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Mol Gen Genet. 1994 Dec 15;245(6):716-23.

Molecular cloning and analysis of CDC28 and cyclin homologues from the human fungal pathogen Candida albicans.

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School of Biological Sciences, University of Manchester, UK.


In the budding yeast Saccharomyces cerevisiae, progress of the cell cycle beyond the major control point in G1 phase, termed START, requires activation of the evolutionarily conserved Cdc28 protein kinase by direct association with G1 cyclins. We have used a conditional lethal mutation in CDC28 of S. cerevisiae to clone a functional homologue from the human fungal pathogen Candida albicans. The protein sequence, deduced from the nucleotide sequence, is 79% identical to that of S. cerevisiae Cdc28 and as such is the most closely related protein yet identified. We have also isolated from C. albicans two genes encoding putative G1 cyclins, by their ability to rescue a conditional G1 cyclin defect in S. cerevisiae; one of these genes encodes a protein of 697 amino acids and is identical to the product of the previously described CCN1 gene. The second gene codes for a protein of 465 residues, which has significant homology to S. cerevisiae Cln3. These data suggest that the events and regulatory mechanisms operating at START are highly conserved between these two organisms.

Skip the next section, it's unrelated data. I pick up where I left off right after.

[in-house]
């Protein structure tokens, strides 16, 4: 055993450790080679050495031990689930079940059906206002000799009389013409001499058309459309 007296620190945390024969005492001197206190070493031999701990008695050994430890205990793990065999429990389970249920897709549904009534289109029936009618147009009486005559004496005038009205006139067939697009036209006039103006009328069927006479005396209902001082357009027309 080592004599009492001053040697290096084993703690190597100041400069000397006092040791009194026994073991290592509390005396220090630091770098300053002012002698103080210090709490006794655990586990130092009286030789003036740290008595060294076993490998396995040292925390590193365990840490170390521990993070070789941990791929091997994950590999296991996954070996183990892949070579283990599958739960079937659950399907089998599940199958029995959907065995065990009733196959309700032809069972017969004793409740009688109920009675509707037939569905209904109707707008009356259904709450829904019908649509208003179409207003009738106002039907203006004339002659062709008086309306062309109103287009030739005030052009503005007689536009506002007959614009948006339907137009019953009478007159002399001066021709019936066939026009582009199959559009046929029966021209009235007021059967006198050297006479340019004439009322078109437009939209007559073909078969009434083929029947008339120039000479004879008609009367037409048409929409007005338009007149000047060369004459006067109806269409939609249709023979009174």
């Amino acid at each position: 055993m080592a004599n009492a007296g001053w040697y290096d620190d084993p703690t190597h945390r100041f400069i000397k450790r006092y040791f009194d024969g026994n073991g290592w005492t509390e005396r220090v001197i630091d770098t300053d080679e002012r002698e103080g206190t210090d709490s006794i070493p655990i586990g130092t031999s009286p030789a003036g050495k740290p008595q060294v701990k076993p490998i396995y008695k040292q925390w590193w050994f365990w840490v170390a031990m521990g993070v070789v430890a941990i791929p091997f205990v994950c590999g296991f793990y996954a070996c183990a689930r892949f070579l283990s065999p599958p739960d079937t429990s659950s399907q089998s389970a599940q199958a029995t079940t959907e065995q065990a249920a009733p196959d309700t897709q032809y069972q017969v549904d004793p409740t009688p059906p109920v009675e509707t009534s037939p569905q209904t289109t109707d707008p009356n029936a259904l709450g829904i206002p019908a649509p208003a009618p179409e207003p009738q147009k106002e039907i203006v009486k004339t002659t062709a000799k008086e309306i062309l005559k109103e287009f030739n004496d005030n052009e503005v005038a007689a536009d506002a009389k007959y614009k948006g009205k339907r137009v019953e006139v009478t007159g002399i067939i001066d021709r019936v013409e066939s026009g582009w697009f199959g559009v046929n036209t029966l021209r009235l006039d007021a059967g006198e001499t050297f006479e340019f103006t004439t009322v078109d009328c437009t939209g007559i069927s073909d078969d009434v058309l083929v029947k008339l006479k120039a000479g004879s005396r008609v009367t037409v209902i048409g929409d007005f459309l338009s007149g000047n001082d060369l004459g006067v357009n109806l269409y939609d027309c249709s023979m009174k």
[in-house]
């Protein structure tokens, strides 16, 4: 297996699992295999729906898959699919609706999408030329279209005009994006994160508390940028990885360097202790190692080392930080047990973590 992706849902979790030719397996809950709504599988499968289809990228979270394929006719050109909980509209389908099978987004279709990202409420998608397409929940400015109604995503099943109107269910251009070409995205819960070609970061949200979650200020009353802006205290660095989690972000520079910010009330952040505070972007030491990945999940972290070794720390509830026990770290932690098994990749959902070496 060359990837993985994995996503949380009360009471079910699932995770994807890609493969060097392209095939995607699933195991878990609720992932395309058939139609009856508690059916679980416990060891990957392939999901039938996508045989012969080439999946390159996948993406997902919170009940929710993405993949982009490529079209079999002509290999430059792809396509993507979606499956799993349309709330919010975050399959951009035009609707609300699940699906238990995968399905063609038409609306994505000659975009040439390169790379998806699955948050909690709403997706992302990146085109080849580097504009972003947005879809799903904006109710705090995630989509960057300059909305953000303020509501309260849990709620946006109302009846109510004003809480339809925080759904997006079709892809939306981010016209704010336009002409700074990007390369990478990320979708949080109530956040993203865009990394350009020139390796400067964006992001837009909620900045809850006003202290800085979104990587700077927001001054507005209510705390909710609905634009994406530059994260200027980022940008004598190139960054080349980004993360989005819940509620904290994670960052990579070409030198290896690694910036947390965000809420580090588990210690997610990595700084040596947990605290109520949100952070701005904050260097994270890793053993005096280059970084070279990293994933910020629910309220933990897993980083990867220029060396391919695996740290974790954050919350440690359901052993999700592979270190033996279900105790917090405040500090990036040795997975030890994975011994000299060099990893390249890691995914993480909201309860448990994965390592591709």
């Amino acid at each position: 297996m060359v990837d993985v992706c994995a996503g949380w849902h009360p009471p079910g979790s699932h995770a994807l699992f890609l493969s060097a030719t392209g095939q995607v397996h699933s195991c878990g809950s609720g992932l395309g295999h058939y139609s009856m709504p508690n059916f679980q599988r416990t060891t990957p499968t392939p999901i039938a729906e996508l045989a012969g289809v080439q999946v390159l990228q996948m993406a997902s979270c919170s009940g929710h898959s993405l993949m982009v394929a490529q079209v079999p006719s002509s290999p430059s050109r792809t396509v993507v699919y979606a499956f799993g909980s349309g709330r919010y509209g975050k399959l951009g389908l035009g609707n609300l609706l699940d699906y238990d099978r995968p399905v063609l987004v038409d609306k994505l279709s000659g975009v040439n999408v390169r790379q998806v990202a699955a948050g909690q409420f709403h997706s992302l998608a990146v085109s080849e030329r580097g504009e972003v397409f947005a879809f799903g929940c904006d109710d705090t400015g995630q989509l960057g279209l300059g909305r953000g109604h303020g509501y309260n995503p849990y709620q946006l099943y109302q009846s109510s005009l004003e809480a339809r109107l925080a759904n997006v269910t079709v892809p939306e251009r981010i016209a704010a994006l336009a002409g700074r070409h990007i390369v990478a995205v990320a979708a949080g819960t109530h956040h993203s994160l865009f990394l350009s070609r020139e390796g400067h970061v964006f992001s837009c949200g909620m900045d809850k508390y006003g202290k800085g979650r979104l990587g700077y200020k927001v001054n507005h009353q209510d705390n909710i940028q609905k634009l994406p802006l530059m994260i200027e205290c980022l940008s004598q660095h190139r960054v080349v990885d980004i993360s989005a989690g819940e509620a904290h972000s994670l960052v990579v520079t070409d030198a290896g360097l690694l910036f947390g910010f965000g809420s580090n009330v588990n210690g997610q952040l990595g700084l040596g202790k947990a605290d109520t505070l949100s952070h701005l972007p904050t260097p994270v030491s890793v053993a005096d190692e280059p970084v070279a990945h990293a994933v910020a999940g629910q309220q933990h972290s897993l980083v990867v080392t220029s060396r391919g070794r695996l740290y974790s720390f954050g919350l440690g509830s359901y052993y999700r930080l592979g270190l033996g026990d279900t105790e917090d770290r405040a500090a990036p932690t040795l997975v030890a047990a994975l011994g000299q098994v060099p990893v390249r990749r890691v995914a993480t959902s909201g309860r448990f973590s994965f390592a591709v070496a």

[Indexed for MEDLINE]

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